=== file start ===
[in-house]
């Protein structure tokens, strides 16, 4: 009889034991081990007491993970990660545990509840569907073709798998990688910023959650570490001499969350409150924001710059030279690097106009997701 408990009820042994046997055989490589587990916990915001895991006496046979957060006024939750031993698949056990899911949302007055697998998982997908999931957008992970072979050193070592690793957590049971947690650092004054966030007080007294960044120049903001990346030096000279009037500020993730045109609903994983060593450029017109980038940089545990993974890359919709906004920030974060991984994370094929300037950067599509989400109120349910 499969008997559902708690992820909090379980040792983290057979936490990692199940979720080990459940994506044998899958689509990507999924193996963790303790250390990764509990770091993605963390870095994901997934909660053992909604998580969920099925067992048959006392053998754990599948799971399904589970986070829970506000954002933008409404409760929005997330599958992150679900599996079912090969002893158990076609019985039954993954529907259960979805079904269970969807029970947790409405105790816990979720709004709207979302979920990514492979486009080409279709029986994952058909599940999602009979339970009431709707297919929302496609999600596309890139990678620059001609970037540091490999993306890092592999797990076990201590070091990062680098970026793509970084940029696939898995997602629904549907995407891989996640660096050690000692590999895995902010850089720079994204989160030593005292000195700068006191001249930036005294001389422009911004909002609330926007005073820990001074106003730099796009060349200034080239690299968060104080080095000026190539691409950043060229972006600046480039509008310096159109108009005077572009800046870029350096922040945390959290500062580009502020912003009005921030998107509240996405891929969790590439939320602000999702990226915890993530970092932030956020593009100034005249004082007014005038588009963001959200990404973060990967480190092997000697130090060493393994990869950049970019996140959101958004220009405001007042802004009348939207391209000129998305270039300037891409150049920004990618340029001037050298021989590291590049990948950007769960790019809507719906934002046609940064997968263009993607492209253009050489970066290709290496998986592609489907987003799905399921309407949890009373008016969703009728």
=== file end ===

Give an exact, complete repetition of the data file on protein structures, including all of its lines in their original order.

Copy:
[in-house]
């Protein structure tokens, strides 16, 4: 009889034991081990007491993970990660545990509840569907073709798998990688910023959650570490001499969350409150924001710059030279690097106009997701 408990009820042994046997055989490589587990916990915001895991006496046979957060006024939750031993698949056990899911949302007055697998998982997908999931957008992970072979050193070592690793957590049971947690650092004054966030007080007294960044120049903001990346030096000279009037500020993730045109609903994983060593450029017109980038940089545990993974890359919709906004920030974060991984994370094929300037950067599509989400109120349910 499969008997559902708690992820909090379980040792983290057979936490990692199940979720080990459940994506044998899958689509990507999924193996963790303790250390990764509990770091993605963390870095994901997934909660053992909604998580969920099925067992048959006392053998754990599948799971399904589970986070829970506000954002933008409404409760929005997330599958992150679900599996079912090969002893158990076609019985039954993954529907259960979805079904269970969807029970947790409405105790816990979720709004709207979302979920990514492979486009080409279709029986994952058909599940999602009979339970009431709707297919929302496609999600596309890139990678620059001609970037540091490999993306890092592999797990076990201590070091990062680098970026793509970084940029696939898995997602629904549907995407891989996640660096050690000692590999895995902010850089720079994204989160030593005292000195700068006191001249930036005294001389422009911004909002609330926007005073820990001074106003730099796009060349200034080239690299968060104080080095000026190539691409950043060229972006600046480039509008310096159109108009005077572009800046870029350096922040945390959290500062580009502020912003009005921030998107509240996405891929969790590439939320602000999702990226915890993530970092932030956020593009100034005249004082007014005038588009963001959200990404973060990967480190092997000697130090060493393994990869950049970019996140959101958004220009405001007042802004009348939207391209000129998305270039300037891409150049920004990618340029001037050298021989590291590049990948950007769960790019809507719906934002046609940064997968263009993607492209253009050489970066290709290496998986592609489907987003799905399921309407949890009373008016969703009728």